In our mystery the watchdog agencies are silent, but it is the market that has barked and has not stopped barking, notes Aakar Patel.
One can refer to the Hindenburg saga as scandal, scam, non-story, conspiracy against India or something else.
Some of that will depend on the perspective one has on this government and that is understandable.
There are two other aspects to it that one cannot deny or will find it hard to deny at least, based on the evidence before us.
The first is the reaction of the markets. The second aspect is how the Indian State reacted, or did not react.
Let us look at the first reaction: The reality is that those people who have real money at stake in this issue have voted, and they have voted in favour of Hindenburg's allegations.
Readers may not know that the exposure of India's mutual funds to the Adani group was always limited, with almost nobody willing to invest in it.
As the Hindenburg report puts it: 'Despite Adani listed companies featuring in domestic and overseas indices, no active local fund owns Adani Green, Adani Enterprises, Adani Total Gas or Adani Transmission above 1% of equity, according to shareholding disclosures.'
The question is why because it is truly puzzling. The second richest man of the world is (rather was till recently) Indian, having written a rags-to-riches story rivalling that of the great Dhirubhai Ambani.
Surely this was something for wealth managers to be proud of.
So then why did the men and women entrusted by ordinary Indians to invest their savings not put their money behind him?
Second, his business was that of infrastructure: ports, airports, energy, mining and so on.
Meaning that he was doing 'development' in the way this government understands the term.
There were and are real assets on the ground behind the business.
This is not a business of diamonds or things that few understand.It was assumed to be a solid thing.
Lastly, Mr Adani is famously close to our prime minister.
It is in the latter's reign that he has risen to the place he has.
Whichever side of the fence one is on, it cannot be denied that the protection of a strong leader assured this business that it would not face the sort of harassment that the rest of us are subject to.
All in all there was nothing stopping the Adani group from conquest assuming that it did the job well. And yet the market did not buy the story.
Now let us look at the second reaction, or non-reaction, by the State.
By State I mean the collective: The government, its agencies, the judiciary, the regulatory system.
The only significant action came not from any of these but as we have noted, from the market: The money bolted.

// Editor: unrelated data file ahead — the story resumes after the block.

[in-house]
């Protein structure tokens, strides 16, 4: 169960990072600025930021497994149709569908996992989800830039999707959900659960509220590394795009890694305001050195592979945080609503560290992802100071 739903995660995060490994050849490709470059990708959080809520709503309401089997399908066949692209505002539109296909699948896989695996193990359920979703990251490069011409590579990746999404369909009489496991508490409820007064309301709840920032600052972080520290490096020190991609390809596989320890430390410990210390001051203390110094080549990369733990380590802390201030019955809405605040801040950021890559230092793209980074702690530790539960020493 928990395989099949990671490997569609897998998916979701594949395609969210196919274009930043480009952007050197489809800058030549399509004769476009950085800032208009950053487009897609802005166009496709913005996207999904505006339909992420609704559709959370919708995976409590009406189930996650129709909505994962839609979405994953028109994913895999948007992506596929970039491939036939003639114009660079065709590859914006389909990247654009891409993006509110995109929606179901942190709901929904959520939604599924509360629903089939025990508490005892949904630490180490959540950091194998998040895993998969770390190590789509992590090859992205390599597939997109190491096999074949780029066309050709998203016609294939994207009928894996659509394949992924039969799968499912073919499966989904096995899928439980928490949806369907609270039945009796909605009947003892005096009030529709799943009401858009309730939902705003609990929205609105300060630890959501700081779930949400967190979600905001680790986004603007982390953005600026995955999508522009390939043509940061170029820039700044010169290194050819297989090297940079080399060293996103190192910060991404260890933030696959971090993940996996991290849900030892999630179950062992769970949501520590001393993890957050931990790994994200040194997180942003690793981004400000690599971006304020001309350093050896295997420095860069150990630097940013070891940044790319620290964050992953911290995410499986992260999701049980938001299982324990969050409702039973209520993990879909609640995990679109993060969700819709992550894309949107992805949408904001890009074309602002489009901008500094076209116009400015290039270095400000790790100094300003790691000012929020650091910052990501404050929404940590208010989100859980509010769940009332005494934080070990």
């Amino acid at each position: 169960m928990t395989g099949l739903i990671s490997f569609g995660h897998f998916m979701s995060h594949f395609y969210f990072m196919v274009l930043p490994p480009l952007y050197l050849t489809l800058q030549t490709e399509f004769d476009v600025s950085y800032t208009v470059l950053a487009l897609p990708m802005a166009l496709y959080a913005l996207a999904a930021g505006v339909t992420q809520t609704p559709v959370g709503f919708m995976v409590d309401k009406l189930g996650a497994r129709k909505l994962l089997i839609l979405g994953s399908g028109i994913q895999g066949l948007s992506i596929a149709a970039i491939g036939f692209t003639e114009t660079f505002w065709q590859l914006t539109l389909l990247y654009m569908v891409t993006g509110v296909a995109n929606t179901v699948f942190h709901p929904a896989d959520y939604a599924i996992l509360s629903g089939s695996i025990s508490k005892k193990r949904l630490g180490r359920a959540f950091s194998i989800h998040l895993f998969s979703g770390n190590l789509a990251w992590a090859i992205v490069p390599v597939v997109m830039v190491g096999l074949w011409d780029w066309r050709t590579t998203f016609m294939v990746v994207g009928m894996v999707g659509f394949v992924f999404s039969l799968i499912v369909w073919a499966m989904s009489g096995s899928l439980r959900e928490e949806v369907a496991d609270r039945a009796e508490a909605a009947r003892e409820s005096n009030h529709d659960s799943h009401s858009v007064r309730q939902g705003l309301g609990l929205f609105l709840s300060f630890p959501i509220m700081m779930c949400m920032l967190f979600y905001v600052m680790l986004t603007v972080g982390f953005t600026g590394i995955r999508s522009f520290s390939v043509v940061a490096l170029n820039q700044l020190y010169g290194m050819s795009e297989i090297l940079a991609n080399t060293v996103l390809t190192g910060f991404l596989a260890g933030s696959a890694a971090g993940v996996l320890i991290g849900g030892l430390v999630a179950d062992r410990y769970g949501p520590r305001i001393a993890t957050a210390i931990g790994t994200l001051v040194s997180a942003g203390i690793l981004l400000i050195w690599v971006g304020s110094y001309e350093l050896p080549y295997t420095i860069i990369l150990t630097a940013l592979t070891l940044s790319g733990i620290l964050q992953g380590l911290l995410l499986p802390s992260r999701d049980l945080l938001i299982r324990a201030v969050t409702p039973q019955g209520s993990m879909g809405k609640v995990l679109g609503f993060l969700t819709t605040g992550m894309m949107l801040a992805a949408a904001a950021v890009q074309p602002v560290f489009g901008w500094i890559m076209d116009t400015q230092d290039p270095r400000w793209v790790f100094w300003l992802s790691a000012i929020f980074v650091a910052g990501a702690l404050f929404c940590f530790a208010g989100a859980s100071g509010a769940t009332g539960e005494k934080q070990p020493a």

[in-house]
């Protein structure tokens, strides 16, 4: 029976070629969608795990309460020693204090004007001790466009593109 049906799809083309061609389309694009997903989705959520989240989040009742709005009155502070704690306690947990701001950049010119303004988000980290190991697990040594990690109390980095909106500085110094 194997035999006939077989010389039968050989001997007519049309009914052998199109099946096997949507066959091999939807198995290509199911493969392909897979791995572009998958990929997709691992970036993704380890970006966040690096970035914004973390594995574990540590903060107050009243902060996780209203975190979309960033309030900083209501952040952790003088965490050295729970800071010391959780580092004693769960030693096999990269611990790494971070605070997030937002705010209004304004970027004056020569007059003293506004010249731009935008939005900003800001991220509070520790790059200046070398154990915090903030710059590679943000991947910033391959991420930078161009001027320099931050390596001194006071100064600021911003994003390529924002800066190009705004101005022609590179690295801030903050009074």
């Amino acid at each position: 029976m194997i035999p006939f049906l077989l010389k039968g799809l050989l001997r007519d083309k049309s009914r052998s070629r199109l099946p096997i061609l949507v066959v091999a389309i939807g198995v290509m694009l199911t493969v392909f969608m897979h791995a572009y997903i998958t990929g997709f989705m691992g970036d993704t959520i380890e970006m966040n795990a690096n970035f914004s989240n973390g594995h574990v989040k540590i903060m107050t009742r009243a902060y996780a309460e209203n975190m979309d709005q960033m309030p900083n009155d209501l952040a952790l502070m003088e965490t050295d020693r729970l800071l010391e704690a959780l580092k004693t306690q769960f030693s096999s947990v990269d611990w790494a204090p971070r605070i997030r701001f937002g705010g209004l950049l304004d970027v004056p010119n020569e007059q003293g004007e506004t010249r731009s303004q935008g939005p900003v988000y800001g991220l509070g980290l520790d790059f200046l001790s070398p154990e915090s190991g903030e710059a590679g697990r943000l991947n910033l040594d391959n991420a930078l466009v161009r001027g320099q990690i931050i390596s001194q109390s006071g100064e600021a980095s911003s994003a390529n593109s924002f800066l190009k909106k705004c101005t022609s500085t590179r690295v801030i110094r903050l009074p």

The traders, punters and brokers, presumably many if not most from the same community as Mr Adani (and me) and highly nationalistic as we know they can be, saw something in the Hindenburg report that the Enforcement Directorate, the CBI and other central bodies did not (For a moment let us imagine that they are actually independent and not ordered around by the PMO and Amit Shah).
If one is on the side of the government and Adani, or more specifically if one is on the side of the prime minister, one can say that they did not act because there is nothing to see here.
That the markets are over-reacting, or reacting wrongly and that the report is what the Americans call a 'nothingburger'.
That is fine because it is an opinion.
I can say something and you can say another.
The issue is whether the State and its bodies can do the same and the answer to that is no and we will come to that.
The full story reveals something about New India that is troubling.
One of the defences that the Adani group's Indian flag-waving, Australian citizen CFO, put forward was that All the allegations are old ('stale' in his words).
That is in fact the most damning aspect of the Hindenburg report.
If all these things have been in the public domain, and they have, and if the regulatory agencies were looking into them, as they were,
Hindenburg says that 'offshore shells and funds tied to the Adani Group comprise many of the largest "public" (i.e., non-promoter) holders of Adani stock, an issue that would subject the Adani companies to delisting, were Indian securities regulator SEBI's rules enforced.'
Meaning that SEBI is not doing its job and the government appears to be fine with it.
Hindeburg adds that 'Right to Information (RTI) requests we filed with SEBI confirm that the offshore funds are the subjects of an ongoing investigation, more than a year-and-a-half after concerns were initially raised by media and members of Parliament.'
Readers may be familiar with the Sherlock Holmes story about the 'dog that didn't bark.'
It's about the disappearance of an expensive race horse and the murder of the trainer.
Holmes in his investigation concludes that this was an inside job because nobody heard the watchdog that was present bark.
In our mystery the watchdog agencies are silent, but it is the market that has barked and has not stopped barking.
Till such time as it continues to do so, this headache will not go away.
There are some things that the government can wish away or use brute force to quell.
Alas, this is not one of those things. And for this reason, the scandal, story, scam or nothingburger will remain with us, till it is addressed and fixed.
Aakar Patel is a columnist and writer and you can read Aakar's earlier columns here.
Feature Presentation: Aslam Hunani/Rediff.com